Spared from Pension Hikes

Spared from Pension Hikes

  • By Tammy Flanagan National Institute of Transition Planning
  • December 13, 2013
martellostudio/Shutterstock.com

I’ve recently conducted several webinars, and each included a question-and-answer period at the end. But there were many more questions than I had time to answer. So I thought I’d address some of them here.

In the current fiscal environment and pressures of sequestration, how likely is it that changes will be made to the federal retirement rules and benefits in the next year or two?

I don’t like to be the one to say “I told you so,” but I did. I keep my optimism that Congress won’t make too many changes to the retirement benefits of federal employees since this group represents such a large voting population and federal employees are well-represented in in the political system by a variety of labor unions and associations. Continue reading “Spared from Pension Hikes”

Does President Obama Want to Cut Social Security by 3 Percent?

https://i2.wp.com/www.sanders.senate.gov/images/structure/bg-header.jpgDoes President Obama Want to Cut Social Security by 3 Percent?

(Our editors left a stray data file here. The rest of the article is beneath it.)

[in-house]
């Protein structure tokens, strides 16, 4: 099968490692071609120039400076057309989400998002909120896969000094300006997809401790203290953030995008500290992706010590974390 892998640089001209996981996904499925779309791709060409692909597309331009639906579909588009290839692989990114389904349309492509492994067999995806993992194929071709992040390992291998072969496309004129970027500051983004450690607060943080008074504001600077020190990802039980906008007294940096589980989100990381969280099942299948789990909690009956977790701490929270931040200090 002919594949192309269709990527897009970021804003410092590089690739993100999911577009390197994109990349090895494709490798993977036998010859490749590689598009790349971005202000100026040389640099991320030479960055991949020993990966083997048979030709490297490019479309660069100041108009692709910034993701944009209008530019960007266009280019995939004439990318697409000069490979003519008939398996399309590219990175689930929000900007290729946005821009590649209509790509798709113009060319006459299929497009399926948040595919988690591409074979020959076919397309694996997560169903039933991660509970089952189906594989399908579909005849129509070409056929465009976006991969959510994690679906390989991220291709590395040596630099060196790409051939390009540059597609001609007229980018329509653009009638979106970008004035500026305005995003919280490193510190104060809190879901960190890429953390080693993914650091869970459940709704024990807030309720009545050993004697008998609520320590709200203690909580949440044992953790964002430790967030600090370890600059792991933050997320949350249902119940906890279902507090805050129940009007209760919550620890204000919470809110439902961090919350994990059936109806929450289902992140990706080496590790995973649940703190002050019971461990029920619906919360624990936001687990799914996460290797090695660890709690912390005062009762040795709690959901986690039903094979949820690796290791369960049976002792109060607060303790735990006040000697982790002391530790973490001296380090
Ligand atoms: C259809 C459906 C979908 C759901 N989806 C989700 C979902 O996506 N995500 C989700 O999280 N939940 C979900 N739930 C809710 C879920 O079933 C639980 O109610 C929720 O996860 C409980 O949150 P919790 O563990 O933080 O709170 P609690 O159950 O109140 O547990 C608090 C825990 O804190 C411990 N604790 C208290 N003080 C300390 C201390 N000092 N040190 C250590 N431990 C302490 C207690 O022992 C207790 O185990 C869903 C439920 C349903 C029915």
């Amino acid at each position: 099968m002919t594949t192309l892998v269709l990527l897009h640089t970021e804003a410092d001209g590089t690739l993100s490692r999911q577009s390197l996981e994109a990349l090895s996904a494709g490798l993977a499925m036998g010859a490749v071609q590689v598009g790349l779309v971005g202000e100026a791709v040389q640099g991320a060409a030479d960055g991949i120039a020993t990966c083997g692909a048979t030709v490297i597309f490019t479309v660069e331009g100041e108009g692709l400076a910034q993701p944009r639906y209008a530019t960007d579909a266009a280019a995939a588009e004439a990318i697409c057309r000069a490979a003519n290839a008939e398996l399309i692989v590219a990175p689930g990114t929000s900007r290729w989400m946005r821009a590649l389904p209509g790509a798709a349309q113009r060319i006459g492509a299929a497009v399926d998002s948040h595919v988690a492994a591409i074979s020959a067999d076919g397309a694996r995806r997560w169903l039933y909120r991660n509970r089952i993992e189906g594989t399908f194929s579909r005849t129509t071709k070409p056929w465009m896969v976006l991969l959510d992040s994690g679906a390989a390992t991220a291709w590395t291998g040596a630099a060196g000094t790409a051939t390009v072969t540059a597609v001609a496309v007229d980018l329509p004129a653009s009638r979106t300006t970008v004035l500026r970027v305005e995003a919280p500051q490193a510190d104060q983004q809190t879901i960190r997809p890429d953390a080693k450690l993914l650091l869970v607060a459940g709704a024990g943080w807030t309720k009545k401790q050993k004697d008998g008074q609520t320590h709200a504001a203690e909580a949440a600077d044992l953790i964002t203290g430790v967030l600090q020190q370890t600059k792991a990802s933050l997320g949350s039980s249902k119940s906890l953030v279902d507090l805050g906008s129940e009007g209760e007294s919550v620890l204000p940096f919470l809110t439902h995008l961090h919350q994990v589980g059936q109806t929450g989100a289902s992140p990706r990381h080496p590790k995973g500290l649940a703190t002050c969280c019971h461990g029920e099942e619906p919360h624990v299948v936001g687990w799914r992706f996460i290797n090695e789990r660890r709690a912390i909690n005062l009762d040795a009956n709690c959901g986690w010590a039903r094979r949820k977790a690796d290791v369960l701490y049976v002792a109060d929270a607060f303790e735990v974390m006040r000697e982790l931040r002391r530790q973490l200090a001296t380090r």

Monday, 17 September 2012 09:56 By Dean Baker, Truthout | News Analysis

Source: Truth-out.org

September 17, 2012

That is a pretty simple and important question. Unfortunately, most voters are likely to go to the polls this fall without knowing the answer.

If the backdrop to this question is not immediately clear, then you should be very angry at the reporters who cover the campaign. One of the items that continuously comes up in reference to the budget deficit is President Obama’s support for the plan put forward by the co-chairs of his deficit commission, Morgan Stanley director Erskine Bowles and former senator Alan Simpson. On numerous occasions, President Obama has indicated his support for this plan.

One of the items in the Bowles-Simpson plan is a reduction in the annual cost-of-living adjustment of roughly 0.3 percentage points. This would be accomplished by using a different index that, by design, would show a lower measured rate of inflation. It is important to recognize that this is an annual cut that would accumulate over time. After a retiree has been receiving benefits for ten years, the cut would be 3.0 percent; after 20 years. it would be 6 percent. If a typical retiree lives long enough to get benefits for 20, years the average benefit cut over their years of retirement would be 3 percent.

Continue reading here.